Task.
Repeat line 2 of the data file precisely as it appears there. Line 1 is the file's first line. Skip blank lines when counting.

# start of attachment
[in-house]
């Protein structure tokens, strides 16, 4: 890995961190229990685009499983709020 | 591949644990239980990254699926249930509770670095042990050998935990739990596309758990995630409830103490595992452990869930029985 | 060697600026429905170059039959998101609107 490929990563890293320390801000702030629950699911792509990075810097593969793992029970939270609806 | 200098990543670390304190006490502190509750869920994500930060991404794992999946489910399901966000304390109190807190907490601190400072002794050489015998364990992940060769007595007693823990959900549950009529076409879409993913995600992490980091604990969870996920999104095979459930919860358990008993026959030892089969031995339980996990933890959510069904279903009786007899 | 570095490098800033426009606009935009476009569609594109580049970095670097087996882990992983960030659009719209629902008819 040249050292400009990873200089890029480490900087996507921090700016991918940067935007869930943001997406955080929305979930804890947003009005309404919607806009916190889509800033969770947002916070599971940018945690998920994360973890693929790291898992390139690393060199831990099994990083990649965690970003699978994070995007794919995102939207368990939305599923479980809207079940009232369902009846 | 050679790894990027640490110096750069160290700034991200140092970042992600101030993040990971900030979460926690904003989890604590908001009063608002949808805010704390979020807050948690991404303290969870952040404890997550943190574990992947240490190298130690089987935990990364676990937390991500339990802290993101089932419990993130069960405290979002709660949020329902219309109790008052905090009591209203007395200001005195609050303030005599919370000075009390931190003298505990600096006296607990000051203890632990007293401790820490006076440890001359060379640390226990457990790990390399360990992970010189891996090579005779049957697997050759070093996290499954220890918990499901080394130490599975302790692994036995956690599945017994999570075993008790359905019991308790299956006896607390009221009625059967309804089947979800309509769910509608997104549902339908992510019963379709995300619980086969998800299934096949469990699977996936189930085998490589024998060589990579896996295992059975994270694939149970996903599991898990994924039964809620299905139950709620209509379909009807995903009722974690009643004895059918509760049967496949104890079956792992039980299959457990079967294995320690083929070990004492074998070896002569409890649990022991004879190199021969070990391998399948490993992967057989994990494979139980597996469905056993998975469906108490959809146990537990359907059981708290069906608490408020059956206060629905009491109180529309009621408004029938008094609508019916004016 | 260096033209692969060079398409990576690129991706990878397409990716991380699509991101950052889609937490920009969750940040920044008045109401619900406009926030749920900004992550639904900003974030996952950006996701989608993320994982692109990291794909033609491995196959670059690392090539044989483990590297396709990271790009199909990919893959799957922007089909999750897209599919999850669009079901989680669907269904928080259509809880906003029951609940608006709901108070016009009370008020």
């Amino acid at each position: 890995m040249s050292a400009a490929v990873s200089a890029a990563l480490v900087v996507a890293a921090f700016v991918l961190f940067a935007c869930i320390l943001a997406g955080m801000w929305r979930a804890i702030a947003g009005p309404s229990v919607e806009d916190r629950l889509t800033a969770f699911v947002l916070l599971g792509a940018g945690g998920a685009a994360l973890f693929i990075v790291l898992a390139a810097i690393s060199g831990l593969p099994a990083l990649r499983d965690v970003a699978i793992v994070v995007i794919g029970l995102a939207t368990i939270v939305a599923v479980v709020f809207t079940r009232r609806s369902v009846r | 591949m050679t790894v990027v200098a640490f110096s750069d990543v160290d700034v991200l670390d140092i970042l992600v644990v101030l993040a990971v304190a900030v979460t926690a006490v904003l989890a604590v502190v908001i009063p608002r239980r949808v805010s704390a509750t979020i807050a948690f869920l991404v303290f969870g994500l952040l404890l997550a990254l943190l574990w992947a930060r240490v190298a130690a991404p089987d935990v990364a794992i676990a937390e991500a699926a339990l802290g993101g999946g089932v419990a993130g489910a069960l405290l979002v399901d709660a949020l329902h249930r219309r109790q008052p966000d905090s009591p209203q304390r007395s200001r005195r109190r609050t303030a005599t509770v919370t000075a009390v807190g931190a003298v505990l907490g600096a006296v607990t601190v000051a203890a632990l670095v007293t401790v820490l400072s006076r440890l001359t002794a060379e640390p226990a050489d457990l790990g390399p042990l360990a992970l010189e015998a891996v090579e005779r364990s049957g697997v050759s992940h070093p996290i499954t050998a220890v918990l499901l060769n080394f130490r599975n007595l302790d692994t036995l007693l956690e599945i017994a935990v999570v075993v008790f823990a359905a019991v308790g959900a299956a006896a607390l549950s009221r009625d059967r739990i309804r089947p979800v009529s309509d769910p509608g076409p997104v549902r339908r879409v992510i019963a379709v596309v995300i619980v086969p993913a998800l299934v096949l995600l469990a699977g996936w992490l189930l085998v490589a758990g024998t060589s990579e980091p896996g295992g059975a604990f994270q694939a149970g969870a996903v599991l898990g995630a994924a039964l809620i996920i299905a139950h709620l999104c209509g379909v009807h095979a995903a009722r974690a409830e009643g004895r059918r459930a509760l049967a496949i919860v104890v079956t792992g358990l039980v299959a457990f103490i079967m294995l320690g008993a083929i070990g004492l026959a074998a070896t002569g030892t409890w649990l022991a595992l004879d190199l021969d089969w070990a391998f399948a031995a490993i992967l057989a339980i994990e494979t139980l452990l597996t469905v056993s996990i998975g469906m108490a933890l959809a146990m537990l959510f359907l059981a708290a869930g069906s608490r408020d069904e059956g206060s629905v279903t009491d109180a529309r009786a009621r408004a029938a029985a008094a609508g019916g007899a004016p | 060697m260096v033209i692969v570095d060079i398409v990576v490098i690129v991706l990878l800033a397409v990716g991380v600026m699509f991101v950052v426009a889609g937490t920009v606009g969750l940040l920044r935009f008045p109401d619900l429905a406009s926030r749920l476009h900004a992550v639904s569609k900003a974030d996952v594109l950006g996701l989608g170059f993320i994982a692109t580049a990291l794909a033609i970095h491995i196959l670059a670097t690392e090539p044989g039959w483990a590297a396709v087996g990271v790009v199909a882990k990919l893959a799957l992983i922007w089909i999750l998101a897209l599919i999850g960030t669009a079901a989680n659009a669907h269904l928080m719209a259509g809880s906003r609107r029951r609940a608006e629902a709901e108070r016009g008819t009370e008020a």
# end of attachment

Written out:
């Protein structure tokens, strides 16, 4: 890995961190229990685009499983709020 | 591949644990239980990254699926249930509770670095042990050998935990739990596309758990995630409830103490595992452990869930029985 | 060697600026429905170059039959998101609107 490929990563890293320390801000702030629950699911792509990075810097593969793992029970939270609806 | 200098990543670390304190006490502190509750869920994500930060991404794992999946489910399901966000304390109190807190907490601190400072002794050489015998364990992940060769007595007693823990959900549950009529076409879409993913995600992490980091604990969870996920999104095979459930919860358990008993026959030892089969031995339980996990933890959510069904279903009786007899 | 570095490098800033426009606009935009476009569609594109580049970095670097087996882990992983960030659009719209629902008819 040249050292400009990873200089890029480490900087996507921090700016991918940067935007869930943001997406955080929305979930804890947003009005309404919607806009916190889509800033969770947002916070599971940018945690998920994360973890693929790291898992390139690393060199831990099994990083990649965690970003699978994070995007794919995102939207368990939305599923479980809207079940009232369902009846 | 050679790894990027640490110096750069160290700034991200140092970042992600101030993040990971900030979460926690904003989890604590908001009063608002949808805010704390979020807050948690991404303290969870952040404890997550943190574990992947240490190298130690089987935990990364676990937390991500339990802290993101089932419990993130069960405290979002709660949020329902219309109790008052905090009591209203007395200001005195609050303030005599919370000075009390931190003298505990600096006296607990000051203890632990007293401790820490006076440890001359060379640390226990457990790990390399360990992970010189891996090579005779049957697997050759070093996290499954220890918990499901080394130490599975302790692994036995956690599945017994999570075993008790359905019991308790299956006896607390009221009625059967309804089947979800309509769910509608997104549902339908992510019963379709995300619980086969998800299934096949469990699977996936189930085998490589024998060589990579896996295992059975994270694939149970996903599991898990994924039964809620299905139950709620209509379909009807995903009722974690009643004895059918509760049967496949104890079956792992039980299959457990079967294995320690083929070990004492074998070896002569409890649990022991004879190199021969070990391998399948490993992967057989994990494979139980597996469905056993998975469906108490959809146990537990359907059981708290069906608490408020059956206060629905009491109180529309009621408004029938008094609508019916004016 | 260096033209692969060079398409990576690129991706990878397409990716991380699509991101950052889609937490920009969750940040920044008045109401619900406009926030749920900004992550639904900003974030996952950006996701989608993320994982692109990291794909033609491995196959670059690392090539044989483990590297396709990271790009199909990919893959799957922007089909999750897209599919999850669009079901989680669907269904928080259509809880906003029951609940608006709901108070016009009370008020």